The Kentucky legislature is considering a measure that would increase campaign donor limits, and supporters say this is one way to tamp down the influence of out-of-state money in elections.
House Bill 147 would double the limit for individual donors directly to candidates, from $1,000 to $2,000 per election, beginning this summer. Also, the annual contribution limit to a party’s state committee would double, from $2,500 to $5,000.
Sponsored by House Speaker Greg Stumbo, D-Prestonsburg, the bill passed 5-2 this week in the House Committee on Elections, Constitutional Amendments and Intergovernmental Affairs.
Similar measures supported by Republicans and Democrats have been introduced previously but failed to pass out of the General Assembly.
There is something to be said for increasing the limits simply as a recognition of inflation. The current limits were adopted 18 years ago.
We are not confident, though, that the increases would have much effect on the influence of out-of-state money. If anything, this would increase spending across the board.
“One of the things wrong with American politics these days is the influx of huge out-of-state, dark money, soft money, whatever you want to call it,” Stumbo said. “What this does is try to level the playing field a little bit. I think it’s only fair that candidates be able to collect a little more money.”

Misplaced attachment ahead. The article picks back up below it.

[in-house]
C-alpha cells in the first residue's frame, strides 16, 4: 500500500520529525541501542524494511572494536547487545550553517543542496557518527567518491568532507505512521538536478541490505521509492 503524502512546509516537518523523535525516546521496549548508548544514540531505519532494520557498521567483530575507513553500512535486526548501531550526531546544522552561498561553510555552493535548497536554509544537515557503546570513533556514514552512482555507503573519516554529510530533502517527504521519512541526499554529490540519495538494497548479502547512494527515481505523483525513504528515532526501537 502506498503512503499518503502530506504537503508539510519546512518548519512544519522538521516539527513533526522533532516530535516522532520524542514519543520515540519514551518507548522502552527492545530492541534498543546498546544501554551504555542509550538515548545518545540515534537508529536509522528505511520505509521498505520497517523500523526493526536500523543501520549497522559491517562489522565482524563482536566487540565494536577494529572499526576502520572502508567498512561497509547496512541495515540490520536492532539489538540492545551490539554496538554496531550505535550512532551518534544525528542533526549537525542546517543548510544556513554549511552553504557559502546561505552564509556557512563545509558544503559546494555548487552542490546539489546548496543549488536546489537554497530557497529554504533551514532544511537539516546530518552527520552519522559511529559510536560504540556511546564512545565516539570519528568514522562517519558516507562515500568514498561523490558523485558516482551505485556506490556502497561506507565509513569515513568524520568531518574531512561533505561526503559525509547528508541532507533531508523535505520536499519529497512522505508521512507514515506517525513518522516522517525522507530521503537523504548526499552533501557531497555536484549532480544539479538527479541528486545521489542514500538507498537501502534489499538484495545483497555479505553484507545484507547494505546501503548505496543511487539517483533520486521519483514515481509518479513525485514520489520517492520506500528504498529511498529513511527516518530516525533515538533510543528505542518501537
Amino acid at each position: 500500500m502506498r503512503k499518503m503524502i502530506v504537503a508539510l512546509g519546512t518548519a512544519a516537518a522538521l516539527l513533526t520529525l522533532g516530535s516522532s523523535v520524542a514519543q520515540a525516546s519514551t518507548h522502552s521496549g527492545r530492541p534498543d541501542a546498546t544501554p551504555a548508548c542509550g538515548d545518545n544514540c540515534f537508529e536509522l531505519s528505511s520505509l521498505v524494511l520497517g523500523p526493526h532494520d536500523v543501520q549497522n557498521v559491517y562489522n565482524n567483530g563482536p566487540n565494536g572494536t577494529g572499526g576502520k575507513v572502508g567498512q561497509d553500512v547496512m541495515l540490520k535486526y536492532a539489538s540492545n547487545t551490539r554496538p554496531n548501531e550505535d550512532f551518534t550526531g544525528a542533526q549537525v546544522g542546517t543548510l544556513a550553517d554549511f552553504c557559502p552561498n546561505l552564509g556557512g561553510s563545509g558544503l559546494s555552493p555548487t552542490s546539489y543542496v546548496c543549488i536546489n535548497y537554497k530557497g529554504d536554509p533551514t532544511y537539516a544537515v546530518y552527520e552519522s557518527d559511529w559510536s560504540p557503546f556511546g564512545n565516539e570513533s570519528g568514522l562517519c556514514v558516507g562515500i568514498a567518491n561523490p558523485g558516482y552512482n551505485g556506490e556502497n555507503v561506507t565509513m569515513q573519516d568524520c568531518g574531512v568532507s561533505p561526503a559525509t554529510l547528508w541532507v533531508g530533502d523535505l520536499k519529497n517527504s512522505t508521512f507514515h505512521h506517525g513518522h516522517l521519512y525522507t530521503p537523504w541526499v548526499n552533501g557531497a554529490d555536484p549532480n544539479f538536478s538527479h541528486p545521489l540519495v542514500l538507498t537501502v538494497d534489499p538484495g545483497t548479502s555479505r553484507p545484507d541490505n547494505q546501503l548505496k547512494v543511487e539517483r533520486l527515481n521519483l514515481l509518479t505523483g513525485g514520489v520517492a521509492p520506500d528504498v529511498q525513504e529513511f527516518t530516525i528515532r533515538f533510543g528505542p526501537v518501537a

Stumbo is probably overstating the potential impact of HB 147.
Ultimately, the only way to offset the impact of out-of-state money in state elections is for a large number of Kentuckians to take an interest in the races. They will have to make candidates accountable for what they say and promise. They will have to reject sound-bite advertising loaded with attacks on opponents.
Being an informed, thoughtful voter is hard work. It’s been too easy for candidates to swamp campaigns with over-the-top television ads that usually have little to do with explaining or helping solve Kentucky’s challenges.
We don’t need more money in politics. We need more voters who know their power.
Kentucky New Era